Gilmore’s poem, “We must not be cows”, captures overall uses of both his and Schwartz’s speaker in their examination of the human condition and quality:
I’ve always hated wiggly lines:
wiggly lines on my TV set
making the picture impossible to comprehend;
my doctor says—
this can ruin your eyes
this is unhealthy.
Wiggly lines irritate my wisdom teeth,
make them swell and start cuttin’,
I am watching news and eating chocolate
forgetting about next week’s check-up.
I ate a steak last night,
there was a little TV set on the
wiggly lines splintering a newscaster’s
face who thinks afrika is really a
Nigeria must be NY.
Mozambique is Florida.
Egypt is Michigan.
Rwanda is Rhode Island.
I sleep hard at night dream of wiggly lines
I eat jigsaw puzzles while reading Koran,
shatter dishes scan the Bible,
when I wake I toss my television with the sliced up
newscaster out the window,
He still talks of country
still makes my tooth ache
my sirloin taste
Gilmore’s poem is clearly about the media’s distortion of facts. With the physical details in “We must not be cows”, I heard the static from the TV and saw the “wiggly lines splintering a newscaster’s/ face.” I also saw the speaker “watching news and eating chocolate” or the “steak last night”.
The psychological details are just as striking: “Wiggly lines irritate my wisdom teeth,/ make them swell and start cuttin’”. That the “wiggly lines irritate” the speaker’s “wisdom teeth” and none of the others was a clever play not only on “wisdom”, but also the idea of rejecting the distorted information. The title adds context to the speaker’s plea for his readers to not be cows grazing the grass they’re fed from manipulative people.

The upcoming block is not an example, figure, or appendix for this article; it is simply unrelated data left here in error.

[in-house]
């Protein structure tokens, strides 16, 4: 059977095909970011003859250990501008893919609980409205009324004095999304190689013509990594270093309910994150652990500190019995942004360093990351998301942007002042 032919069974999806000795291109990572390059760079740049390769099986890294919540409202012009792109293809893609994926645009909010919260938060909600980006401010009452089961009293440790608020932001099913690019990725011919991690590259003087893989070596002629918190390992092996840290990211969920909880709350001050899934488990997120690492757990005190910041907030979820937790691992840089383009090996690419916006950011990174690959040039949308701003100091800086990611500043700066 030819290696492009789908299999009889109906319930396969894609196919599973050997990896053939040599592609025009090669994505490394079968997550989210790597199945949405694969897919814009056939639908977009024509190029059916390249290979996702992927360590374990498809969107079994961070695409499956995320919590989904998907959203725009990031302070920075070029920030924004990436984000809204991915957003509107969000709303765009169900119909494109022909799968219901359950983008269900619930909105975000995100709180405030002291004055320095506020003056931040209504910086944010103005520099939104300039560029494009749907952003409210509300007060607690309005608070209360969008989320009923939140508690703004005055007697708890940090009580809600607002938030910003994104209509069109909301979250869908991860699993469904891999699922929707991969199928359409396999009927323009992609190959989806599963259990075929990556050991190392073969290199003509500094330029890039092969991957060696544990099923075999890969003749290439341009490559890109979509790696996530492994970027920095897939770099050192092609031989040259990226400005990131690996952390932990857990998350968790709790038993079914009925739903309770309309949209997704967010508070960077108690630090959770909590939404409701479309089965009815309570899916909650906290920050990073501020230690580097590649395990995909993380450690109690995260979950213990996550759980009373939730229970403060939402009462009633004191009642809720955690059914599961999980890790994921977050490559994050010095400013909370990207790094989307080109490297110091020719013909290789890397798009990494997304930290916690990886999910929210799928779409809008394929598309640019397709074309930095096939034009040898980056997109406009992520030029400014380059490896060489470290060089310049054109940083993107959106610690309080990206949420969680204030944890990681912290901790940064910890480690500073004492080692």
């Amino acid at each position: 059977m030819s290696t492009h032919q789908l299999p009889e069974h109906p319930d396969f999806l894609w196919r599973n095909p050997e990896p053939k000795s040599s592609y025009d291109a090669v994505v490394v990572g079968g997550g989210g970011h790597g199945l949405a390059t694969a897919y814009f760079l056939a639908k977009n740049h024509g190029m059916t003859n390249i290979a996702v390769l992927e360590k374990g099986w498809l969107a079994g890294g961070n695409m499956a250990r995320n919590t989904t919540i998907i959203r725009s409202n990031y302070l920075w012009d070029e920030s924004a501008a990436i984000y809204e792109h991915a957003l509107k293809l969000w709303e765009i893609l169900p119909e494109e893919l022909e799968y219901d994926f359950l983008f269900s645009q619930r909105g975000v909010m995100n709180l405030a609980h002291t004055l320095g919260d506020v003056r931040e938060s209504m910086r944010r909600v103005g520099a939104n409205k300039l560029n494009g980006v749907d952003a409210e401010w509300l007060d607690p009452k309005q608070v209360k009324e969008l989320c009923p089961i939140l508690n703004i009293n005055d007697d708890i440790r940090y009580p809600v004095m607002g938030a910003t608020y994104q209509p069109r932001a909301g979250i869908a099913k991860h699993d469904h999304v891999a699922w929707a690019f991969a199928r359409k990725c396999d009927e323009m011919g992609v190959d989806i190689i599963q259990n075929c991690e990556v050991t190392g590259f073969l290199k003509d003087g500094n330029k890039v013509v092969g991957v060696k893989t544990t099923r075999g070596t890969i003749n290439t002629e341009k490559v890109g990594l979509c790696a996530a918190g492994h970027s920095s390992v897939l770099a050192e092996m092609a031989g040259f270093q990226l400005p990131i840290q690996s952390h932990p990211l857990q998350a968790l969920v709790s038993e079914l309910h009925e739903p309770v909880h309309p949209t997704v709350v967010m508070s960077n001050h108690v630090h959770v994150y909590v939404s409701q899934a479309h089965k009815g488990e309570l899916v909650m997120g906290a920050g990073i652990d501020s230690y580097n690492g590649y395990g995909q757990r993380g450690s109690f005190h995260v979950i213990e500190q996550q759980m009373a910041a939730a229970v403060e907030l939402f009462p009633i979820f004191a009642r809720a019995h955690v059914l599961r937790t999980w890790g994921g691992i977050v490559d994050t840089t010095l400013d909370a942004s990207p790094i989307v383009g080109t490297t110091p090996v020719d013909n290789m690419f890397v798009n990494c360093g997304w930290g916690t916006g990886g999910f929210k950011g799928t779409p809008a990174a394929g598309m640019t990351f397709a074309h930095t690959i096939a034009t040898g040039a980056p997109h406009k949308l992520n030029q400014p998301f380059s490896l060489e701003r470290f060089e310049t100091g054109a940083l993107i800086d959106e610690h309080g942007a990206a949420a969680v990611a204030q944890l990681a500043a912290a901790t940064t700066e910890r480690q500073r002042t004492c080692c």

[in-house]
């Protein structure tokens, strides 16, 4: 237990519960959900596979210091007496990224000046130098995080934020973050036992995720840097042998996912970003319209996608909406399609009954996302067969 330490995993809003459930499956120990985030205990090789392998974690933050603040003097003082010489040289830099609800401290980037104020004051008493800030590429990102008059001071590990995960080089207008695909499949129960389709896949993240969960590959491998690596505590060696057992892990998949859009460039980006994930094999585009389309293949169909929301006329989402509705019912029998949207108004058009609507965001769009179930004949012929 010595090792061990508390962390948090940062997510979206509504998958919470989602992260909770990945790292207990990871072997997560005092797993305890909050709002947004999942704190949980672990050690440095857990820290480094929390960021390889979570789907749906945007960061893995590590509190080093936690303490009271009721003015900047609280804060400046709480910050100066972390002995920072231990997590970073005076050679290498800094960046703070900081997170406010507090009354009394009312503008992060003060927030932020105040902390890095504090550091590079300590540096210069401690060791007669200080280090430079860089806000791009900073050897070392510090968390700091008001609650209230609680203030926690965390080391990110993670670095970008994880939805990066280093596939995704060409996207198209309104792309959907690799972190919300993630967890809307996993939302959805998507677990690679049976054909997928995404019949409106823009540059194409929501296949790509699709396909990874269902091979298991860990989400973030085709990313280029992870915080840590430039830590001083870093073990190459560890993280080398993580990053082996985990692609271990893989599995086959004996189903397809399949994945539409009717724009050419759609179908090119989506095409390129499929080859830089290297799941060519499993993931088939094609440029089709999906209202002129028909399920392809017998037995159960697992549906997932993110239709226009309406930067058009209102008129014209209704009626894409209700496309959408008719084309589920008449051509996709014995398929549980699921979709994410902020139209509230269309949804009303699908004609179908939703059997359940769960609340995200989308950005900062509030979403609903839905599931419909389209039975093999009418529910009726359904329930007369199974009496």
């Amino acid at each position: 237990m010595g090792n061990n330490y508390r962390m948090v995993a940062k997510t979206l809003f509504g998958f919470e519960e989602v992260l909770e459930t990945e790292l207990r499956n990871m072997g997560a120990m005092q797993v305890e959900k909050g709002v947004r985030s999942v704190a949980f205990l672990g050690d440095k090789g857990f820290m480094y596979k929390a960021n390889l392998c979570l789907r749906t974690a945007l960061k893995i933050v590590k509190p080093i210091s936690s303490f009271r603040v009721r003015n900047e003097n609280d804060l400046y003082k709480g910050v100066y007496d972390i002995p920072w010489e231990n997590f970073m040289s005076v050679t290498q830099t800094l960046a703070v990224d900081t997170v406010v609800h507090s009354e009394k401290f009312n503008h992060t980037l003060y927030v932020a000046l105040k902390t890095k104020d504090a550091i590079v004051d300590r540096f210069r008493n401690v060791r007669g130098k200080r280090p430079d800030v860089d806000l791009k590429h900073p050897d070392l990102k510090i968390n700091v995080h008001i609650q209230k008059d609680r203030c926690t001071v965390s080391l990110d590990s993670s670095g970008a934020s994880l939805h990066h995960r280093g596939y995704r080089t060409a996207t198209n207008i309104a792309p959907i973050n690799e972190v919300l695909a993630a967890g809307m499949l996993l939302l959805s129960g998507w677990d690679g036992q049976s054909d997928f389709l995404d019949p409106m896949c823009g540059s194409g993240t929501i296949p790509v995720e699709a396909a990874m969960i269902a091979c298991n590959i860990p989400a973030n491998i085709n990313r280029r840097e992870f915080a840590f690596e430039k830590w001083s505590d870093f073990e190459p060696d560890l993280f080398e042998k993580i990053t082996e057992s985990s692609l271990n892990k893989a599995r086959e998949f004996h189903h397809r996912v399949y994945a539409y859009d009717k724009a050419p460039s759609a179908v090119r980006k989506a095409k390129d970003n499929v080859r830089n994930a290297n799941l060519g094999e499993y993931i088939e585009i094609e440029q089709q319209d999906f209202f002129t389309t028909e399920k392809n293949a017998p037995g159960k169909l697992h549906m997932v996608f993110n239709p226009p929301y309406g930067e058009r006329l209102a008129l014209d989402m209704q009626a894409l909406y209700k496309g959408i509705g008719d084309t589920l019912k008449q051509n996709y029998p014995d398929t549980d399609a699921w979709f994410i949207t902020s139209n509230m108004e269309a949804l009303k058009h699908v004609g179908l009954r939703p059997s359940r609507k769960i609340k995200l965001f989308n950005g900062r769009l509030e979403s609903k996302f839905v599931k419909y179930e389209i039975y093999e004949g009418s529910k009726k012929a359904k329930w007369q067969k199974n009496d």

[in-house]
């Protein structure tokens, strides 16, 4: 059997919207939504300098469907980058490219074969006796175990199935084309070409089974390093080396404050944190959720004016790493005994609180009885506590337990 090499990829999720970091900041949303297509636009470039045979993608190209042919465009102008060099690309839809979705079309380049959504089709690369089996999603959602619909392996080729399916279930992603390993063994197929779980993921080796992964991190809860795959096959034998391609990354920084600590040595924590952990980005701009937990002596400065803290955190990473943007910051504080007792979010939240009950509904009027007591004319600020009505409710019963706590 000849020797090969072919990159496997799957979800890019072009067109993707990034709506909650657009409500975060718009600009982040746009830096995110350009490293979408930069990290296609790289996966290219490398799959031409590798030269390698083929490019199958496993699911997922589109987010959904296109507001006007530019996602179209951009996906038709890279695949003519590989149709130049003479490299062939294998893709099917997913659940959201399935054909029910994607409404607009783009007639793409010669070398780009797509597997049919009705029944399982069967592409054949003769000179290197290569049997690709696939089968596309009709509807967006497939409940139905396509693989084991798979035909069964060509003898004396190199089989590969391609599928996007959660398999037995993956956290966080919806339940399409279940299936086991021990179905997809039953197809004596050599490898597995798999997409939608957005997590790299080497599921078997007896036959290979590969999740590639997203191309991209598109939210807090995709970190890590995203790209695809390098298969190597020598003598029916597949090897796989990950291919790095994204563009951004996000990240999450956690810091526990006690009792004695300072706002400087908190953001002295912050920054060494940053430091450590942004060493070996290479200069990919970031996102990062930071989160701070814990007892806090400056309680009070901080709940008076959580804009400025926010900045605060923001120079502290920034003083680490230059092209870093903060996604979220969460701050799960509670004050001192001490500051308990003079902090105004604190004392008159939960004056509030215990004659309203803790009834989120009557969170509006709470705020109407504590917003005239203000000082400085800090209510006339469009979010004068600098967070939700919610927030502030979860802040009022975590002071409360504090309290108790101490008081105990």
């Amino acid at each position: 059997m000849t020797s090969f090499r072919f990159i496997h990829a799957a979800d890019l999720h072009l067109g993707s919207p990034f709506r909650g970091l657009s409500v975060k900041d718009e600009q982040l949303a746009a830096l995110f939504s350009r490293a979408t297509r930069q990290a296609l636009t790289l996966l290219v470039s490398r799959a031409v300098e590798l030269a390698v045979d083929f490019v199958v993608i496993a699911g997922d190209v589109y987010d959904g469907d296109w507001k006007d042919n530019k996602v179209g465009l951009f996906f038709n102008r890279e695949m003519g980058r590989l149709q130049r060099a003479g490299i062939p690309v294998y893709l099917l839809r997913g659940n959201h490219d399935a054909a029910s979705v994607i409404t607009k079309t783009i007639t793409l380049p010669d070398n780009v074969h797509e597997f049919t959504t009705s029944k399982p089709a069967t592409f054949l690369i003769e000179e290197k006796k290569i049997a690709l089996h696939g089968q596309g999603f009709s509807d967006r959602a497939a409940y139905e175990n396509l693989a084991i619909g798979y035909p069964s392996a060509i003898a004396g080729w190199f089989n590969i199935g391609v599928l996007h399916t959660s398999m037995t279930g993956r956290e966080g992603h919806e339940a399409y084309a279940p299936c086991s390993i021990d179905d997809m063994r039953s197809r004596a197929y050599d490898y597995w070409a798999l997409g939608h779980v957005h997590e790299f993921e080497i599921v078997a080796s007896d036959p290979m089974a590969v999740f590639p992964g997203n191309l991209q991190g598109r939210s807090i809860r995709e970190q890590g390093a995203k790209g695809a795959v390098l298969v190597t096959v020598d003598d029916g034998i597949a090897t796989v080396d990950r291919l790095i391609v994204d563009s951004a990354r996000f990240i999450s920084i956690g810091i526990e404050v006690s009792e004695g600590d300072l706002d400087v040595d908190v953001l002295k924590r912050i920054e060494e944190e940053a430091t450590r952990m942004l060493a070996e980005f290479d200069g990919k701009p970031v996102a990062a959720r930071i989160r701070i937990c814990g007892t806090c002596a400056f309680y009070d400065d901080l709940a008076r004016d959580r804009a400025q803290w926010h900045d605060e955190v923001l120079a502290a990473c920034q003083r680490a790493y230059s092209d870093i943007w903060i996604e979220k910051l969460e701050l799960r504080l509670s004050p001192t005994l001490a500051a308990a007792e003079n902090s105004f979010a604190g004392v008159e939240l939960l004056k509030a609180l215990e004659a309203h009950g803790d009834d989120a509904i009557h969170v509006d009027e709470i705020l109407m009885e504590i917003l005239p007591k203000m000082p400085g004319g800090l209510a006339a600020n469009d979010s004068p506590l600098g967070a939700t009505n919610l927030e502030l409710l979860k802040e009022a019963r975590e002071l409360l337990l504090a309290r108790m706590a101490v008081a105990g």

When I think of the “wiggly lines”, I recall what I learned about America in elementary school: our great armies and humanitarian efforts. Many of my teachers, who I’m sure meant well, unwittingly became the newscaster on the TV screen covered by wiggly lines.
A look at American pop culture shows that those wiggly lines also speak to distracting TV ads and consumerism. Like the speaker, I used to “sleep hard at night” dreaming “of wiggly lines”. It wasn’t until college, when I started reading more on my own about America, that I discovered her hypocrisies. That’s when I awoke. Like the speaker, I tossed “my television with the sliced up/ newscaster out the window” and started thinking for myself.
Here’s a musical line: “forgetting next week’s check-up.” The “eh” sounds—“forgetting”, “next” and “check-up”—mixed in with “K” sounds—“next week’s check”—made it pleasurable to read “We must be cows” aloud.
There’s also music in the wiggly lines’ recurrence: “wiggly lines on my TV set/[…] Wiggly lines irritate my wisdom teeth,/ […] wiggly lines splintering a newscaster’s/ face […] wiggly lines/ that wiggle”. That repetition successfully recreates the pattern of “wiggly lines” on a TV set. (In this case, the speaker’s message isn’t twisted by the “wiggly lines”.)
The barbed wit in “We must not be cows” is in the speaker’s sarcastic tone, which cuts at America’s ethnocentric ways in which it approaches other cultures:
wiggly lines splintering a newscaster’s
face who thinks africa is really a
Nigeria must be NY.
Mozambique is Florida.
Egypt is Michigan.
Rwanda is Rhode Island.
In both Brian Gilmore’s Elvis is Alive… and Ruth L. Schwartz’s Edgewater, the speakers have undertaken the ambitious task of calling out any absurdities no matter where they pop up. And looking at the 21stcentury, two things are clear: 1) their task is far from over, and 2) the speakers have their work cut out for them.
 from Ruth L. Schwartz’s poem, “Talking to God on the Seventh Day”
 Ruth L. Schwartz, Edgewater, New York, NY: HarperCollins, 2002, p. 3
 Ibid., p. 43
 Ibid., p. 44
 Ibid., p. 5-6
 Brian Gilmore, Elvis Presley is Alive and Well and Living in Harlem, Chicago: Third World Press, 1992, p. 6
 Ibid., p. 7
 Ibid., p. 10
 Ibid., p. 8
 Ibid., p. 9
 Ibid., p. 15
 Ibid., p. 15
 Ibid., p. 54